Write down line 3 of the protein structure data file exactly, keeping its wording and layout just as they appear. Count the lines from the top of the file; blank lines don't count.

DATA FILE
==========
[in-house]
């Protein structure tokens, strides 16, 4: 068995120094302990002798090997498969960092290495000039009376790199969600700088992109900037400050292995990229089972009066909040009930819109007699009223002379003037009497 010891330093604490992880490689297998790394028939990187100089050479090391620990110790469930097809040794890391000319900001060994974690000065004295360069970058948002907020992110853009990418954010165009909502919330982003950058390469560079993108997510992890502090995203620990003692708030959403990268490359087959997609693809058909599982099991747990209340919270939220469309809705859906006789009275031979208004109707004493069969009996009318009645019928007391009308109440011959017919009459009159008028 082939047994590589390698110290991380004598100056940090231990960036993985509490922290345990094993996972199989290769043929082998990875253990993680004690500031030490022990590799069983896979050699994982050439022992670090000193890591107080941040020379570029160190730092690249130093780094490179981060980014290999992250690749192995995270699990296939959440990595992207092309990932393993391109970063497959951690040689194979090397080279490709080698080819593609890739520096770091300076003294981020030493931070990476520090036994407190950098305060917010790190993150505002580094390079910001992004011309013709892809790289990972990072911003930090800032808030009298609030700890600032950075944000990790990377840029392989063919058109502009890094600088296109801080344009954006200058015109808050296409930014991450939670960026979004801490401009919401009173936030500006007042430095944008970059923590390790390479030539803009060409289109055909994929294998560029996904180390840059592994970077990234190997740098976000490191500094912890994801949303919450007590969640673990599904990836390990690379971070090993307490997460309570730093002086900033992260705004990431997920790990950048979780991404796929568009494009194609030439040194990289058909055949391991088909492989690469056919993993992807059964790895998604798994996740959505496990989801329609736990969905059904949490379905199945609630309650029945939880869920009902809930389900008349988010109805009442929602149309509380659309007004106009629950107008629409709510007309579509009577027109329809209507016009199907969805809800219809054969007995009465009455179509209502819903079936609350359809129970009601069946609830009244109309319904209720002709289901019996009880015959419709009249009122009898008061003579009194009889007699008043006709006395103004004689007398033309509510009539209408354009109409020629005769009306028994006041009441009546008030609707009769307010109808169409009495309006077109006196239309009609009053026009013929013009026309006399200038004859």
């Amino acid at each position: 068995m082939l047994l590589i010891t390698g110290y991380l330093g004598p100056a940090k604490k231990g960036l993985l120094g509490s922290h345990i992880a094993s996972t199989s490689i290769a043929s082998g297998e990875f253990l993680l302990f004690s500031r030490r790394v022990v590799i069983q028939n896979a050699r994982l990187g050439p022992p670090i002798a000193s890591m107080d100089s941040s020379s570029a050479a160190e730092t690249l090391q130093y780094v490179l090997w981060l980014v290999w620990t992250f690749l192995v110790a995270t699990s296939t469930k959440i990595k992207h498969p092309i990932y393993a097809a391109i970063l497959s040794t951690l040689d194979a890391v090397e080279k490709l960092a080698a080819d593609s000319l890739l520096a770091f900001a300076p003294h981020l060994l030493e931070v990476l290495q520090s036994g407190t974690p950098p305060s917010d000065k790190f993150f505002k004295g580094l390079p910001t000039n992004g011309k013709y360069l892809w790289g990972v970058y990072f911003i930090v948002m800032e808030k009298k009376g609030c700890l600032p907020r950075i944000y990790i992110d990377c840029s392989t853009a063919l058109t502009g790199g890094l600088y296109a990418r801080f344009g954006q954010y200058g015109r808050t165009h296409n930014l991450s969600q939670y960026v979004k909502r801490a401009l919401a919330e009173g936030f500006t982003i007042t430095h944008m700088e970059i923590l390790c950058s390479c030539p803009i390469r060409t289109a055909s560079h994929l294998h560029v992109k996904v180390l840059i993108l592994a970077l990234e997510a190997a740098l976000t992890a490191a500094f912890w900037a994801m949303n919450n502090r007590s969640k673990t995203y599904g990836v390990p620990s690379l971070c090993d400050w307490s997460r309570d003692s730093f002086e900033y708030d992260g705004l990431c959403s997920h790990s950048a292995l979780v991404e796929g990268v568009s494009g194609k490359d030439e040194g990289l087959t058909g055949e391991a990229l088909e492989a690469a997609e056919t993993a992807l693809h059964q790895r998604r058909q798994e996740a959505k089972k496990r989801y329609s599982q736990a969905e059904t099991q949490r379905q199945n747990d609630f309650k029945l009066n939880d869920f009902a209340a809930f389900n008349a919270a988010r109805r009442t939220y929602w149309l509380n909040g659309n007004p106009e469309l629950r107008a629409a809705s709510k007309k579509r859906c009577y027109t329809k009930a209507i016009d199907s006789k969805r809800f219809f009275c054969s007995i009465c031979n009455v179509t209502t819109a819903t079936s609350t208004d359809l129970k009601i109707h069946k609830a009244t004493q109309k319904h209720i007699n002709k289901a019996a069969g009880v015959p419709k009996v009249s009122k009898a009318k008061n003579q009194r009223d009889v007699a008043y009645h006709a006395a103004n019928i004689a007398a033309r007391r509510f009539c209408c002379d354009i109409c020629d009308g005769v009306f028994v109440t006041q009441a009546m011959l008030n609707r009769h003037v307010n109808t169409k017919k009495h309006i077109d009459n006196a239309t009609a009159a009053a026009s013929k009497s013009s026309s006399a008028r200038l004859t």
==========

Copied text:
């Amino acid at each position: 068995m082939l047994l590589i010891t390698g110290y991380l330093g004598p100056a940090k604490k231990g960036l993985l120094g509490s922290h345990i992880a094993s996972t199989s490689i290769a043929s082998g297998e990875f253990l993680l302990f004690s500031r030490r790394v022990v590799i069983q028939n896979a050699r994982l990187g050439p022992p670090i002798a000193s890591m107080d100089s941040s020379s570029a050479a160190e730092t690249l090391q130093y780094v490179l090997w981060l980014v290999w620990t992250f690749l192995v110790a995270t699990s296939t469930k959440i990595k992207h498969p092309i990932y393993a097809a391109i970063l497959s040794t951690l040689d194979a890391v090397e080279k490709l960092a080698a080819d593609s000319l890739l520096a770091f900001a300076p003294h981020l060994l030493e931070v990476l290495q520090s036994g407190t974690p950098p305060s917010d000065k790190f993150f505002k004295g580094l390079p910001t000039n992004g011309k013709y360069l892809w790289g990972v970058y990072f911003i930090v948002m800032e808030k009298k009376g609030c700890l600032p907020r950075i944000y990790i992110d990377c840029s392989t853009a063919l058109t502009g790199g890094l600088y296109a990418r801080f344009g954006q954010y200058g015109r808050t165009h296409n930014l991450s969600q939670y960026v979004k909502r801490a401009l919401a919330e009173g936030f500006t982003i007042t430095h944008m700088e970059i923590l390790c950058s390479c030539p803009i390469r060409t289109a055909s560079h994929l294998h560029v992109k996904v180390l840059i993108l592994a970077l990234e997510a190997a740098l976000t992890a490191a500094f912890w900037a994801m949303n919450n502090r007590s969640k673990t995203y599904g990836v390990p620990s690379l971070c090993d400050w307490s997460r309570d003692s730093f002086e900033y708030d992260g705004l990431c959403s997920h790990s950048a292995l979780v991404e796929g990268v568009s494009g194609k490359d030439e040194g990289l087959t058909g055949e391991a990229l088909e492989a690469a997609e056919t993993a992807l693809h059964q790895r998604r058909q798994e996740a959505k089972k496990r989801y329609s599982q736990a969905e059904t099991q949490r379905q199945n747990d609630f309650k029945l009066n939880d869920f009902a209340a809930f389900n008349a919270a988010r109805r009442t939220y929602w149309l509380n909040g659309n007004p106009e469309l629950r107008a629409a809705s709510k007309k579509r859906c009577y027109t329809k009930a209507i016009d199907s006789k969805r809800f219809f009275c054969s007995i009465c031979n009455v179509t209502t819109a819903t079936s609350t208004d359809l129970k009601i109707h069946k609830a009244t004493q109309k319904h209720i007699n002709k289901a019996a069969g009880v015959p419709k009996v009249s009122k009898a009318k008061n003579q009194r009223d009889v007699a008043y009645h006709a006395a103004n019928i004689a007398a033309r007391r509510f009539c209408c002379d354009i109409c020629d009308g005769v009306f028994v109440t006041q009441a009546m011959l008030n609707r009769h003037v307010n109808t169409k017919k009495h309006i077109d009459n006196a239309t009609a009159a009053a026009s013929k009497s013009s026309s006399a008028r200038l004859t």